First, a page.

U.S. military plans to use the system with troop deployments in Iraq by 2010
PCDworks has partnered with Sam Houston State University (SHSU) to help develop a new self-sustaining, portable “smart” wastewater treatment system for use by the U.S. military, the Palestine Herald reported.
The portable system, the deployable aqueous aerobic biodigestor (DAAB), uses bacteria to destroy harmful contaminants and renders the water clean enough to be released into the environment within 24 to 48 hours.
“It works really well,” said Talbot Presley, PCDworks director of projects. “The water that comes out is almost drinkable.”
The DAAB system consists of four tanks, three pumps and valves and sensors housed inside a standard 8-by-40-ft shipping container. Contaminated water is pumped into a preliminary sedimentation tank where large sludge is removed before being pumped to the first biological reaction tank, where bacterial colonies consume organic material in the water.
A second biological reaction tank serves as a “catch all” for remaining organic material. The water then passes into the secondary sedimentation tank to remove any remaining inorganic material before being pumped back into the environment.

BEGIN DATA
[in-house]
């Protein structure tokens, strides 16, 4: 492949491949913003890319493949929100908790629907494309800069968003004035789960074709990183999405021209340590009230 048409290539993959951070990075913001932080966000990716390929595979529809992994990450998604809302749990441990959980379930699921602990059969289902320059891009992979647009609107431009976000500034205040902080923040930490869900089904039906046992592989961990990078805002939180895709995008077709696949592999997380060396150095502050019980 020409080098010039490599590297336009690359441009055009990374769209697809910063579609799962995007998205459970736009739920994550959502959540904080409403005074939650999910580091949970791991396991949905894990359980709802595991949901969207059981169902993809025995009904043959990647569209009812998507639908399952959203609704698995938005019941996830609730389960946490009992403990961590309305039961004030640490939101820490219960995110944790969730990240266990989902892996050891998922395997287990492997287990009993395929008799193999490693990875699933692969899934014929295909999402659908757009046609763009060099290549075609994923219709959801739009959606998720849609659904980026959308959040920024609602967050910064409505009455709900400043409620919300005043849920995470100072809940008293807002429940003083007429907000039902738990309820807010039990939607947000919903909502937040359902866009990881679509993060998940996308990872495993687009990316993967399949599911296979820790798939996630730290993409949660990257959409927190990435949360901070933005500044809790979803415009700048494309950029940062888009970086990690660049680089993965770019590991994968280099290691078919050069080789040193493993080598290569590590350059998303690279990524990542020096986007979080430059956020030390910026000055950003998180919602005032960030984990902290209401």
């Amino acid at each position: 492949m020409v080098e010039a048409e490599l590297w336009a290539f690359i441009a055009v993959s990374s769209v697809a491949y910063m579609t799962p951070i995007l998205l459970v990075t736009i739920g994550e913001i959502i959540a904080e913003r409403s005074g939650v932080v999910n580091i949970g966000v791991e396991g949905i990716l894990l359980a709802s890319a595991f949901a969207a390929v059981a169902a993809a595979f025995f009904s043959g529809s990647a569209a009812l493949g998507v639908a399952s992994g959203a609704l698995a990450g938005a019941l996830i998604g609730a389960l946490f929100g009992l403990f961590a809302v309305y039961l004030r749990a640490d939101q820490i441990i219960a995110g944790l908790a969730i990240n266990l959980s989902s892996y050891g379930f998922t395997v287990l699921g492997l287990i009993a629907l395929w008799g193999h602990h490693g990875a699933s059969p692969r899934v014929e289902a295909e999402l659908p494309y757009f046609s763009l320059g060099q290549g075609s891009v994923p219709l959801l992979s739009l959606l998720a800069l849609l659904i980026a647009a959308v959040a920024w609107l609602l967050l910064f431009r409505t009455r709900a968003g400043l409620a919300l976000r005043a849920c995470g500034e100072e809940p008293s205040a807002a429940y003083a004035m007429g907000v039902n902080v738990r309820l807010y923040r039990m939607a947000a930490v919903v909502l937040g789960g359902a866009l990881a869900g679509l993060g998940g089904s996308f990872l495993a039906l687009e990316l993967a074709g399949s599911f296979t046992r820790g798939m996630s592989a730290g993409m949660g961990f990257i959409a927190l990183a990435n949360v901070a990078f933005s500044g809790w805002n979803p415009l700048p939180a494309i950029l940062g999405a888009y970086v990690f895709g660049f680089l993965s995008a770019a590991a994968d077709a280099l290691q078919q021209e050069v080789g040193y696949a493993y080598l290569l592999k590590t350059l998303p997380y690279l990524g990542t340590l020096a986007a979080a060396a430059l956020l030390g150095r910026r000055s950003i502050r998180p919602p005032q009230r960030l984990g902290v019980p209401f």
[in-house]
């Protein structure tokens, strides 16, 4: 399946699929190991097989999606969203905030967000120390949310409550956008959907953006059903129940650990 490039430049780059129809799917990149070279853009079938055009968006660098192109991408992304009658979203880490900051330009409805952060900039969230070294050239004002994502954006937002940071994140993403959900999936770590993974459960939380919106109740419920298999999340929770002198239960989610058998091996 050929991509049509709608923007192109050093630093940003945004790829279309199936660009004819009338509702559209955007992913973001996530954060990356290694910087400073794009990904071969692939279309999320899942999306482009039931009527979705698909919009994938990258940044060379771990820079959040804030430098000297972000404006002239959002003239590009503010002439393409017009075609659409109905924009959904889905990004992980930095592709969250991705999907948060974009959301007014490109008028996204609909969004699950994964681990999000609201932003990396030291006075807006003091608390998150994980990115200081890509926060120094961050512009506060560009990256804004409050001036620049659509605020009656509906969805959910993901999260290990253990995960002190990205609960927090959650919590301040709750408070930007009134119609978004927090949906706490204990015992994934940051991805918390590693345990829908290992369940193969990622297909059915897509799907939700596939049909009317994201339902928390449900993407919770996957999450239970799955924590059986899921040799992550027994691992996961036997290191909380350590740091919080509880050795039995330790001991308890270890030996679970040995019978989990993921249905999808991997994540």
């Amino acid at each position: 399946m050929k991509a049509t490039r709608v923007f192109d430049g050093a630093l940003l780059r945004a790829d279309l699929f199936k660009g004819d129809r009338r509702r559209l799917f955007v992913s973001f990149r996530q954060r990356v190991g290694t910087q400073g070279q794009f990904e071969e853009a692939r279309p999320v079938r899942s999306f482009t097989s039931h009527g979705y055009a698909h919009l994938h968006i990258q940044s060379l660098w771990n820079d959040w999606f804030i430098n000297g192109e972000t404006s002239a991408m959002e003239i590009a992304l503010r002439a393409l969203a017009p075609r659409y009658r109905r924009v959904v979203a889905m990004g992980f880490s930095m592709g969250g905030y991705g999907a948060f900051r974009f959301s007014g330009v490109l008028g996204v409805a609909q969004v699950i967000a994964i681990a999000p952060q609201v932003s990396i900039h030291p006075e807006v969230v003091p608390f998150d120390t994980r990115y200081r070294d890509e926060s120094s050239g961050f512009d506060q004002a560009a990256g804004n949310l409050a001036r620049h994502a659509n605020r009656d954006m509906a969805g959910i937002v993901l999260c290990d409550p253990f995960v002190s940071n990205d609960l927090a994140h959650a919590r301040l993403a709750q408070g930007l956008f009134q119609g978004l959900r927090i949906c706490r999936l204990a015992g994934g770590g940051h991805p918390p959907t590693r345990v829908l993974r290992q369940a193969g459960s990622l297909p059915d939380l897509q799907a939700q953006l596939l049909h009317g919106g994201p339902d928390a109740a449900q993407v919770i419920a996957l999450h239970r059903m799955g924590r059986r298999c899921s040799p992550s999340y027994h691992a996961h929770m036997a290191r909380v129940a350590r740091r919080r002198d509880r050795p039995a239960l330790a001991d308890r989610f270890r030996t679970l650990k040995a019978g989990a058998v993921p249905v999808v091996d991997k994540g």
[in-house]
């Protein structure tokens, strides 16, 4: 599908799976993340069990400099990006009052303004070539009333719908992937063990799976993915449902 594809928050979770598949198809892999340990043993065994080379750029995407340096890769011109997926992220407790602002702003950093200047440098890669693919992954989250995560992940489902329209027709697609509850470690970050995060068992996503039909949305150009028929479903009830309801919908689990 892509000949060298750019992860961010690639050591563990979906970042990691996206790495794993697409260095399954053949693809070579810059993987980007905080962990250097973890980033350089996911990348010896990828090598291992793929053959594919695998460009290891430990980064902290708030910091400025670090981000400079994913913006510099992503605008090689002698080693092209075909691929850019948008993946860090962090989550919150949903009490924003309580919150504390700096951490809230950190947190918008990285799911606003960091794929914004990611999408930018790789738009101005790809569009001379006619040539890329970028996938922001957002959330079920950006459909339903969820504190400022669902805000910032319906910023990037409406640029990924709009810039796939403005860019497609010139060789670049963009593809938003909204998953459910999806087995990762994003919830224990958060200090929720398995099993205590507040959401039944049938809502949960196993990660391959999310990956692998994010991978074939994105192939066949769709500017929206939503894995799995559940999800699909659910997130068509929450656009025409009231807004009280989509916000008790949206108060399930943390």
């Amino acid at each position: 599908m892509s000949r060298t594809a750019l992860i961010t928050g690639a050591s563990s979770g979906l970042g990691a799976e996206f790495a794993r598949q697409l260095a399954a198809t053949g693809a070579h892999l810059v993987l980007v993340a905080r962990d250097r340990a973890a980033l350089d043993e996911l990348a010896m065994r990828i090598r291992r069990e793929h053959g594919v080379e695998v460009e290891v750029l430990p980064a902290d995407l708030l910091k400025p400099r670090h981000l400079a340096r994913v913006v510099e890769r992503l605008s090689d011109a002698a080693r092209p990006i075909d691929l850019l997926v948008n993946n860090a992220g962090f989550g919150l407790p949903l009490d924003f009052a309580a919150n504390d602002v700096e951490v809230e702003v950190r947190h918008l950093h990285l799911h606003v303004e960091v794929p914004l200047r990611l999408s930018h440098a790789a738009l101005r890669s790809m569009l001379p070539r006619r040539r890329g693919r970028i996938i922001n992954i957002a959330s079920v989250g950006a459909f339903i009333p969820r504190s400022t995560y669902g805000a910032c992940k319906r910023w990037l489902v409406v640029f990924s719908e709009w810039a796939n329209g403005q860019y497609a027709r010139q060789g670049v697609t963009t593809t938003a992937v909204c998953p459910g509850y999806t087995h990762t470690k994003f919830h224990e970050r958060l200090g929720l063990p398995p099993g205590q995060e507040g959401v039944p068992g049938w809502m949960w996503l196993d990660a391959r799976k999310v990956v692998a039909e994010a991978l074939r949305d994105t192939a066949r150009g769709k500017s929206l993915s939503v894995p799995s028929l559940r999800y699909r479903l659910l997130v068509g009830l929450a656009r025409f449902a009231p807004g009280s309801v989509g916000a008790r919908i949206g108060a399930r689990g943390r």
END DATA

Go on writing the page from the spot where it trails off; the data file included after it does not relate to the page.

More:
The system is capable of treating wastewater for up to 600 people a day, approximately a battalion of soldiers, and can work independently for up six months.
“Wastewater cleanup is a significant issue around the world and this is an important development,” PCDworks vice president Mike Rainone said in a press release. “Imagine the possibilities for a wastewater treatment system that is portable enough to be brought to just about any site, can be fully functional within a matter of hours and can operate independently for up to six months at a time.”